Edited by Anastassios Gentzoglanis and Anders Henten
Chapter 11: Implementing Functional Separation in Fixed Telecommunications Markets: The UK Experience
11. Implementing functional separation in fixed telecommunications markets: the UK experience Peter Curwen and Jason Whalley 11.1 INTRODUCTION Since 2004 or so there has been considerable interest in the implementation of functional separation within fixed telecommunications markets. In these markets, which are largely but not exclusively to be found within the European Union, functional separation is seen as a way to resolve the tensions that exist between incumbent operators and those other service providers that require access to incumbents’ networks to deliver their own services. At the forefront of the implementation of functional separation is the UK. In late 2005, Ofcom and British Telecom (BT) agreed on a series of undertakings that culminated in the creation of a new company, Openreach, to run BT’s local access network. Accompanying the establishment of Openreach was the imposition of key performance indicators and penalties for non-achievement. As Openreach is clearly an important landmark in the development of the UK telecommunications market, this chapter will focus on the implementation of the undertakings to date. With this in mind, the remainder of this chapter is divided into five sections. A brief overview of the different types of separation possible within the telecommunications industry is provided in section 11.2. Background information regarding the adoption of functional separation is detailed in section 11.3, while section 11.4 focuses on the implementation of the undertakings. The adoption of functional separation in the UK is appraised in section 11.5, and conclusions drawn in section 11.6. 11.2 LITERATURE Any assessment of...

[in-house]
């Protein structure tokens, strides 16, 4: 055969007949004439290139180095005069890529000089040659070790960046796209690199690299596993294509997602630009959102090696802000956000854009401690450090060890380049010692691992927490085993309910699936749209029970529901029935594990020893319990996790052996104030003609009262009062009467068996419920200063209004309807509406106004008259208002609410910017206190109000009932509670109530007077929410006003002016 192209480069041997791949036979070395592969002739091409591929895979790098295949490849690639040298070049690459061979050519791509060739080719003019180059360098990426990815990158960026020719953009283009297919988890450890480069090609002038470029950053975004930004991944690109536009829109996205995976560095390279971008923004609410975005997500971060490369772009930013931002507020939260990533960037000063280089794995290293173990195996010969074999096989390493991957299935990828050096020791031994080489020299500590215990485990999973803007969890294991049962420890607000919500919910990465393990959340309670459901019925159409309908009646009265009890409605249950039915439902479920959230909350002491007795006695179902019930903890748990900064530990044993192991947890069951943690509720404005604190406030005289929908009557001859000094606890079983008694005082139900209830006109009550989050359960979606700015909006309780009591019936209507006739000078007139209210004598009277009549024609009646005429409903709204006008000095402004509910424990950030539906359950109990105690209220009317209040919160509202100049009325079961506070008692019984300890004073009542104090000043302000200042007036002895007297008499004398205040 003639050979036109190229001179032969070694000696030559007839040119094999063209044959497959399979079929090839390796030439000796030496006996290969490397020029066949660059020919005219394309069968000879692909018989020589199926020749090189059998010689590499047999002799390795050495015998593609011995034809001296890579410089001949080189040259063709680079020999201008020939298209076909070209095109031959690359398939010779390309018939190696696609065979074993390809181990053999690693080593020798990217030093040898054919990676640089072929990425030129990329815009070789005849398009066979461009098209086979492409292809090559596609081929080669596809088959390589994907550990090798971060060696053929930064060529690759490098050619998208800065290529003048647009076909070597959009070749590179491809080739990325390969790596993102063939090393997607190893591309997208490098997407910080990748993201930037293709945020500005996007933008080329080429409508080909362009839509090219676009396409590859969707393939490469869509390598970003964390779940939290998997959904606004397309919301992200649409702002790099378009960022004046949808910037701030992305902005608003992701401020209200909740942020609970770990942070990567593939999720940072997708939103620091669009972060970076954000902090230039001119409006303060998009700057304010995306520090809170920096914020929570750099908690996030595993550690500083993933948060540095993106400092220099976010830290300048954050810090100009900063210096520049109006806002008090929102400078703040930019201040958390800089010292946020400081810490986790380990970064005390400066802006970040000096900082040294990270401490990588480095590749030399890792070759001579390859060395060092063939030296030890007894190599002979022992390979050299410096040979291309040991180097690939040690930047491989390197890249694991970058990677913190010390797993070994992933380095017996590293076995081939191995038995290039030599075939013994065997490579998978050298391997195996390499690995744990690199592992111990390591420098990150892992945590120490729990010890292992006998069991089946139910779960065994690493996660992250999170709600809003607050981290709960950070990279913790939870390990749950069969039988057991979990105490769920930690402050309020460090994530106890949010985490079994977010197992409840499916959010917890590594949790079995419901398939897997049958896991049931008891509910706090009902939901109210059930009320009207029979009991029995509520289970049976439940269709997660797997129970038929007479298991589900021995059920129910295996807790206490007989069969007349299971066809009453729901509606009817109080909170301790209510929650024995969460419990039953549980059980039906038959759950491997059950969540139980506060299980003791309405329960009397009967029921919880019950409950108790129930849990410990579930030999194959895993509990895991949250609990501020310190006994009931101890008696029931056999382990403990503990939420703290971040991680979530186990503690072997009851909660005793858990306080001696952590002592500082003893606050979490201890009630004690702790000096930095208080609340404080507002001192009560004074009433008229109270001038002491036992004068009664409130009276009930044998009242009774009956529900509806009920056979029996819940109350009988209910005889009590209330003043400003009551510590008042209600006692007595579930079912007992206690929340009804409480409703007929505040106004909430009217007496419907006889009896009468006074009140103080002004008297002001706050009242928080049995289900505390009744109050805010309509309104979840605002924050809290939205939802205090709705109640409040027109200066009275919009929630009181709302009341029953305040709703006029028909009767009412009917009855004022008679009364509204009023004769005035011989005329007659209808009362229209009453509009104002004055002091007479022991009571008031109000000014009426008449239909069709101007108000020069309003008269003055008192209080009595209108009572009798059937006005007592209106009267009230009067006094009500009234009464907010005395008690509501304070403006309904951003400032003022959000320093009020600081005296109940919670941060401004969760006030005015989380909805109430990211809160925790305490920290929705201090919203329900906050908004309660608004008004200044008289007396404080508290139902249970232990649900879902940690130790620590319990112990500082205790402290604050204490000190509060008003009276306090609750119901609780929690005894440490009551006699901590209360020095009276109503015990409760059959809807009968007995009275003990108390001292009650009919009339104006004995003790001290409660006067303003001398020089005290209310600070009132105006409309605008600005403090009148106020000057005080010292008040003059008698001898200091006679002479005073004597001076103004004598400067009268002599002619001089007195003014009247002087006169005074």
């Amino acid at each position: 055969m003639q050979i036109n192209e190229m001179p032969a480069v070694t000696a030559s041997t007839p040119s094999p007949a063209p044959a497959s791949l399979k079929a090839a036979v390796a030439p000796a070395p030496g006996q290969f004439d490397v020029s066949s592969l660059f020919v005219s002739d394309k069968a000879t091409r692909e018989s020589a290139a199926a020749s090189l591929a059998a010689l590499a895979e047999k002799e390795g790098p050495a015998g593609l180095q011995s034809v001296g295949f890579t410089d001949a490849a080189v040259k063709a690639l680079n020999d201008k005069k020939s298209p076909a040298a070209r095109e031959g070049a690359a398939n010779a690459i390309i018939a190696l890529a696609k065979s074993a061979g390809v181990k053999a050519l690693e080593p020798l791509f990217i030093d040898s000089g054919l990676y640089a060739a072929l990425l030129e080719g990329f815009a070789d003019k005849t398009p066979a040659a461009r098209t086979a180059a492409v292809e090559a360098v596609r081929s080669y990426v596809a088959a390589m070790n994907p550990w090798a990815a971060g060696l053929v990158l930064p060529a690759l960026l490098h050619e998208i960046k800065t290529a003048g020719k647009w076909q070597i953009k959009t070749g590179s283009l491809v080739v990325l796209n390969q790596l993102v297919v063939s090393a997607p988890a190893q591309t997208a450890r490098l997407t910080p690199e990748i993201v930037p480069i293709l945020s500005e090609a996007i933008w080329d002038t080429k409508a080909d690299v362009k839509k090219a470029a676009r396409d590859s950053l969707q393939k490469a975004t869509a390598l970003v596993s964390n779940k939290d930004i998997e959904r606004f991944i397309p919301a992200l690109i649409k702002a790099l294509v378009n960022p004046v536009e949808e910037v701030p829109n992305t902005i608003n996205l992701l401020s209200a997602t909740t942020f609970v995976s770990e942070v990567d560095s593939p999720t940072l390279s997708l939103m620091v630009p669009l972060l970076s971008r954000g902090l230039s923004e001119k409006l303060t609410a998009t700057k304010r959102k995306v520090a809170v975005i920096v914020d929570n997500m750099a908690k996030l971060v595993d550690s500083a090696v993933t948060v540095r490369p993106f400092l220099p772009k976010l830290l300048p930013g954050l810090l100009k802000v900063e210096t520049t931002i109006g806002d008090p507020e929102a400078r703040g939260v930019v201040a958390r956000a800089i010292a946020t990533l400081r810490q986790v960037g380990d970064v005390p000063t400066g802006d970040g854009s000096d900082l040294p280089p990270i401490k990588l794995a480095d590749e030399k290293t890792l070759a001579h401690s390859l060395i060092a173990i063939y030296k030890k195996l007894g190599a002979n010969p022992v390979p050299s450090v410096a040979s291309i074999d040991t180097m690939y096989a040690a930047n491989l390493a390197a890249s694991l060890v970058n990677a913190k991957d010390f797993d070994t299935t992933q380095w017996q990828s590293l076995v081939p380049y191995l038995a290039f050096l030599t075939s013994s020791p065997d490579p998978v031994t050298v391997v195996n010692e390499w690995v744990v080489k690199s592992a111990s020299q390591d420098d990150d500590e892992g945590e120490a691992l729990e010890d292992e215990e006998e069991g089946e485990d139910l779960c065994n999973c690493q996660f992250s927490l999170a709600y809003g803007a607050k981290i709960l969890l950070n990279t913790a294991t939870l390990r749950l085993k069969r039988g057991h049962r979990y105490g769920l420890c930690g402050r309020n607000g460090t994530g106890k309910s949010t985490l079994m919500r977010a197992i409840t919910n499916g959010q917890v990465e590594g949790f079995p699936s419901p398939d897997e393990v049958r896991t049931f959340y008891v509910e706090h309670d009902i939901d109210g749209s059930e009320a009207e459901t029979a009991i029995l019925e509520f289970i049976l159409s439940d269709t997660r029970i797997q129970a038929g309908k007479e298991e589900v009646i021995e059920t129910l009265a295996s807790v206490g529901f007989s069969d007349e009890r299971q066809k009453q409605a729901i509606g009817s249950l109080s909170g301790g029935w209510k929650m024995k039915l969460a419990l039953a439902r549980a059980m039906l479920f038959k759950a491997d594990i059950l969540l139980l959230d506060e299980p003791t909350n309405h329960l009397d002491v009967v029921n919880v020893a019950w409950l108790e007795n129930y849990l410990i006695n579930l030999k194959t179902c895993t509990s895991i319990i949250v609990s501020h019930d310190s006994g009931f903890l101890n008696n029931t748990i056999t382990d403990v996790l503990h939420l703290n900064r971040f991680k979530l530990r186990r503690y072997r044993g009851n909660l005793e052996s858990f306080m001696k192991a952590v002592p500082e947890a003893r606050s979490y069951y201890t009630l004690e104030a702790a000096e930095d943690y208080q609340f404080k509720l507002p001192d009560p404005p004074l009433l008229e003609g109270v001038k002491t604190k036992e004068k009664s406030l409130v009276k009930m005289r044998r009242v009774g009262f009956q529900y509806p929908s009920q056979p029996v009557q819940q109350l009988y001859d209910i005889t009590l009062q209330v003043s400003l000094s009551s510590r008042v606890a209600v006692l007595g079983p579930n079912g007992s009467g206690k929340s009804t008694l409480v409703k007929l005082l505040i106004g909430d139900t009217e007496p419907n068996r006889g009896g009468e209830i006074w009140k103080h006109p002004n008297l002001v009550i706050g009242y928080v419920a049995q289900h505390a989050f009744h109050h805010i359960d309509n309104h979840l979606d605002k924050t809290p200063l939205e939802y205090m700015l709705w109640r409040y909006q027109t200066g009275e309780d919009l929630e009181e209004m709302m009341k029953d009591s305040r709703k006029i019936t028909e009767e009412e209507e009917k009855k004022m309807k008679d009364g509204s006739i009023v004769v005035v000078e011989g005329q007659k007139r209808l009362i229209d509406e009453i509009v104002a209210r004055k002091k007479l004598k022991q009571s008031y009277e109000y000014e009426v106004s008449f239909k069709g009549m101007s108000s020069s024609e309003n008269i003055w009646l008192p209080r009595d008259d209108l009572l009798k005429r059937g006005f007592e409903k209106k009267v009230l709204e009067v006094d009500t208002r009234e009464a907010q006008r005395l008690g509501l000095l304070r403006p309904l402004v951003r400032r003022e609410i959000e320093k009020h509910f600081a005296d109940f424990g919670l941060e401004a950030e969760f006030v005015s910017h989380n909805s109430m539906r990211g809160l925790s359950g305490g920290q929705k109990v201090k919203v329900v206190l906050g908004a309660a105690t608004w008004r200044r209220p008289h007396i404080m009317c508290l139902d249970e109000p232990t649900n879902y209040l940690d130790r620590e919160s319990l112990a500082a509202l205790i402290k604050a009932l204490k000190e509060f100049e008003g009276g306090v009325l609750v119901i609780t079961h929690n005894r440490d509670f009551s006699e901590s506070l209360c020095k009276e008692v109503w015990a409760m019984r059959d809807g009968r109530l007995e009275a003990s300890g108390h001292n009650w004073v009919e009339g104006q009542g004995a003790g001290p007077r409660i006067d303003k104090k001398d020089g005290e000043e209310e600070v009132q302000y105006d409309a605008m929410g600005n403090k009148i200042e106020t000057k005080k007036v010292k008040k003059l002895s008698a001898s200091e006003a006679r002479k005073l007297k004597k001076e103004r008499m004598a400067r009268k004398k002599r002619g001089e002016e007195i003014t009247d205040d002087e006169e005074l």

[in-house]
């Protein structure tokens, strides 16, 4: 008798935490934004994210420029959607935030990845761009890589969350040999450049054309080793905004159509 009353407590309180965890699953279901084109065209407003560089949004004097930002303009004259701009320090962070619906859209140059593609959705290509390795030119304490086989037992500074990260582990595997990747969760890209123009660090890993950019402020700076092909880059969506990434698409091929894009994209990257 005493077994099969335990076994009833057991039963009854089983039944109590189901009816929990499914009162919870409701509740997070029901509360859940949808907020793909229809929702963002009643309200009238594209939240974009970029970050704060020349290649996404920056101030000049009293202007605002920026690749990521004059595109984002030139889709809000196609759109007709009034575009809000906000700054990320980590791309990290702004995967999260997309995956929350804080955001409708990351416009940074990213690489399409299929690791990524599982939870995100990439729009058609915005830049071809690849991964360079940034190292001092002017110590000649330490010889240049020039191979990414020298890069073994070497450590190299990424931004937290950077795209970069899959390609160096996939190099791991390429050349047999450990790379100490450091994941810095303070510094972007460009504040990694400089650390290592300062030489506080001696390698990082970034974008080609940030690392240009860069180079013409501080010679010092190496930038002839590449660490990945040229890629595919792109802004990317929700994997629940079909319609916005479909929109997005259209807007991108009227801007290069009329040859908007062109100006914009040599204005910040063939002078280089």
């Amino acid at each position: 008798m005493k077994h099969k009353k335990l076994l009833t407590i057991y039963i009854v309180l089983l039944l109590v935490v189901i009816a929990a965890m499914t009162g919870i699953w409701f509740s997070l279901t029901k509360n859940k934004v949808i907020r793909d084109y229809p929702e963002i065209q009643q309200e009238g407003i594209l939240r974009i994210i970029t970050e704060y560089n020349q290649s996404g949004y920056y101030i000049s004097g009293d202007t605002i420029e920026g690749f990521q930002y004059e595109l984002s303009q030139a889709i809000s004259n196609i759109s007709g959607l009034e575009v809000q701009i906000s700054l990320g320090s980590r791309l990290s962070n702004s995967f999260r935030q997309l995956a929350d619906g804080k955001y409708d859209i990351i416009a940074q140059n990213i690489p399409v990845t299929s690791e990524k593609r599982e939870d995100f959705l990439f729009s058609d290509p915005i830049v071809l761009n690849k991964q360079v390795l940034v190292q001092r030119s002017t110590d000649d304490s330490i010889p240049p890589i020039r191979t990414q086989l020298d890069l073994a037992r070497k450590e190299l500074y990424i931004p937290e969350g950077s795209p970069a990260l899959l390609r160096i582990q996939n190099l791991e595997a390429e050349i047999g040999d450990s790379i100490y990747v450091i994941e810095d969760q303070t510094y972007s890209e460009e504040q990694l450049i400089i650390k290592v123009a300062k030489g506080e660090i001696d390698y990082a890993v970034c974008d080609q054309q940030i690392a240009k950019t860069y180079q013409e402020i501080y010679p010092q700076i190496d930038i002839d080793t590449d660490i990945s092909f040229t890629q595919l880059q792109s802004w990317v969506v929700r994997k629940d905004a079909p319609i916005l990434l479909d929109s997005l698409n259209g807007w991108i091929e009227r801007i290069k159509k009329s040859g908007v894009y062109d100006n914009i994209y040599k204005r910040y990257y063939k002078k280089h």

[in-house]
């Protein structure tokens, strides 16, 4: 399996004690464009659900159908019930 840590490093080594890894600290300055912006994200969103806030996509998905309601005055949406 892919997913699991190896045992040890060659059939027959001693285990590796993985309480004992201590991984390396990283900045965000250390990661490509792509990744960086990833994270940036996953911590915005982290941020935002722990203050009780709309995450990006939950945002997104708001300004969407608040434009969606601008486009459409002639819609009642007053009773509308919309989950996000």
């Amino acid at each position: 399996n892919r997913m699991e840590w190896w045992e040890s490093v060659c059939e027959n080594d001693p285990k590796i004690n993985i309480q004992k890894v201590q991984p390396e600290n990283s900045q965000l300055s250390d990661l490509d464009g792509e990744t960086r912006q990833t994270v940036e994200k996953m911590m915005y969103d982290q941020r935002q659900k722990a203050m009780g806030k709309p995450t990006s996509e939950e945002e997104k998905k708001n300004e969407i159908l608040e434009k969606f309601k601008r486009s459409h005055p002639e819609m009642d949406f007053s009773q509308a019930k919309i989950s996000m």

You are not authenticated to view the full text of this chapter or article.
Elgaronline requires a subscription or purchase to access the full text of books or journals. Please login through your library system or with your personal username and password on the homepage.
Non-subscribers can freely search the site, view abstracts/ extracts and download selected front matter and introductory chapters for personal use.
Your library may not have purchased all subject areas. If you are authenticated and think you should have access to this title, please contact your librarian.